I was afraid of her when I was little, as I feared anyone scarred, elderly, or with a scent that differed from my own. Mum told us how she came home from school one day and found her mother unconscious, flames licking at her hair in the kitchen. Twelve years old, she pulled her from the fire but the scars remained, stringy, dimpled, fiercely red, on Grandma’s neck and chest. When Grandma spent the night she’d show us and I’d have nightmares till she left.

My grandmother had ‘spells’. That’s what they called the fainting that could occur at any time. My father and some others thought she put it on, seeking sympathy, the attention that the spells could be counted on to provide. Grandma didn’t stay with us often, as we lived out in the country and she was a city gal. She’d been a flapper in her day, wild, adventurous. We were strict and staid, too boring for her, I thought then.

The last time she stayed with us I was seven years old. She had one of her spells at the top of our stairs, steep wooden, uncarpeted things. I only heard the crash when Grandma landed at the bottom. And there she lay; on her side, curled up in what I didn’t know was called a fetal position. My mother phoned a neighbor and sent us off to school…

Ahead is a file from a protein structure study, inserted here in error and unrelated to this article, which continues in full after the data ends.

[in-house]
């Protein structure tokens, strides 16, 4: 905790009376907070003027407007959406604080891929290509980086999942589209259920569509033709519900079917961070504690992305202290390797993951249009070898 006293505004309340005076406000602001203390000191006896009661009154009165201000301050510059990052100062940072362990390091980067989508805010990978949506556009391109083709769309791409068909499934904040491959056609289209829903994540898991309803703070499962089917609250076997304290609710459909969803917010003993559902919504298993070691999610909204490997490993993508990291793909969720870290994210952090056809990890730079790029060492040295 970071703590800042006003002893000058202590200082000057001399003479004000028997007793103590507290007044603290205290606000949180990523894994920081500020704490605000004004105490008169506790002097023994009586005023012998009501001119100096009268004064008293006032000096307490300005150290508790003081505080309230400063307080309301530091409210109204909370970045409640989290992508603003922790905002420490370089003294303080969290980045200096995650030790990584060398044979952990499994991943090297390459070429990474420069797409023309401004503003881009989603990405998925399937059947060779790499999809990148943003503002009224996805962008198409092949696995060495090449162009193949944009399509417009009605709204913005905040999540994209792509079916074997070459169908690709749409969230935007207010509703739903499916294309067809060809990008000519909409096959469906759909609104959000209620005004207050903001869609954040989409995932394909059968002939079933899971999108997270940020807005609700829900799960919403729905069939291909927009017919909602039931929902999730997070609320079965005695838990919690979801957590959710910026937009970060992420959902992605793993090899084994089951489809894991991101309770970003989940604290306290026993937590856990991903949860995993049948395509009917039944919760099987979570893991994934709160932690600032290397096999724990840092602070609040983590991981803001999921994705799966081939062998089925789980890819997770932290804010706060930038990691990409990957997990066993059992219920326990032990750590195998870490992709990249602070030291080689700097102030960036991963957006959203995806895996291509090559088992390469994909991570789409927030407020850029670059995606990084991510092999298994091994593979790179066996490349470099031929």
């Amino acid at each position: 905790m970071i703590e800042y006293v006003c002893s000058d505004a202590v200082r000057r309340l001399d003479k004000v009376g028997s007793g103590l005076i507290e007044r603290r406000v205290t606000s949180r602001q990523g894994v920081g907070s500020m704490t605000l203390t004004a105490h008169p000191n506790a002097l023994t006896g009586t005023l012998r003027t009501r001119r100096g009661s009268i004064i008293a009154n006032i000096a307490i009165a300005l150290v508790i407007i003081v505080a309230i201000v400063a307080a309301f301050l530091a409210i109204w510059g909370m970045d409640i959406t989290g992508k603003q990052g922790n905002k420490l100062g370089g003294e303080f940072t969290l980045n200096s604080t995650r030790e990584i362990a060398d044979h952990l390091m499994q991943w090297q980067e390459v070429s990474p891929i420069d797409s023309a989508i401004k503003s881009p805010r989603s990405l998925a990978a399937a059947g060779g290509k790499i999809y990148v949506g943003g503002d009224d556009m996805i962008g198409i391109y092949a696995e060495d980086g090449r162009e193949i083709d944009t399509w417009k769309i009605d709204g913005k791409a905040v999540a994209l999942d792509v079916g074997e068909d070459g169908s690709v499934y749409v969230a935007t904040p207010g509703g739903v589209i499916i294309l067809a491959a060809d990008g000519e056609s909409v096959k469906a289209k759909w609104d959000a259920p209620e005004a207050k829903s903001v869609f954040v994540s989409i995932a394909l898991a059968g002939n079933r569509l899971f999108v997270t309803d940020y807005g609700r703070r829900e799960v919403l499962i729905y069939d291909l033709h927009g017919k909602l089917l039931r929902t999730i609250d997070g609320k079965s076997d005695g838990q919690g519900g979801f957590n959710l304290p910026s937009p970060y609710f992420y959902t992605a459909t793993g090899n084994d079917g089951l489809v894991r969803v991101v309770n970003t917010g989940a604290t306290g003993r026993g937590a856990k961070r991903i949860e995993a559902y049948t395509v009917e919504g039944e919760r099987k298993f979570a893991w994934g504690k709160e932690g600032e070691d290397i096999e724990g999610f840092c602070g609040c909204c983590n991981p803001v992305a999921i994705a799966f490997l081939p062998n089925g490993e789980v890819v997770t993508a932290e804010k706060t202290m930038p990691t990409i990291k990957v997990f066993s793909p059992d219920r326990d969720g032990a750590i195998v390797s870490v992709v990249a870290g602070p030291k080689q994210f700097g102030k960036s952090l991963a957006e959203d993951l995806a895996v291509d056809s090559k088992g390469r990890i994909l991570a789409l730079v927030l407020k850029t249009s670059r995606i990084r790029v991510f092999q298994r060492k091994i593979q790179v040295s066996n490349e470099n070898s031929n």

That day we read the story of the cricket and the ant. Do you remember that one? Where the cricket plays all day and the ant lays up stores for winter? They showed a picture of the cricket, when winter hit him hard. Lying on his side, his many legs curled up, he died.

I cried and cried. Mrs. Huggins scolded. When I wouldn’t stop, I was sent home. Mum was irritated. She asked me what was wrong.

I couldn’t tell her I was scared. If crickets die and grandmas fall down entire flights of stairs, then who’s to say what will happen next, when simple misbehavior could kill a person dead?

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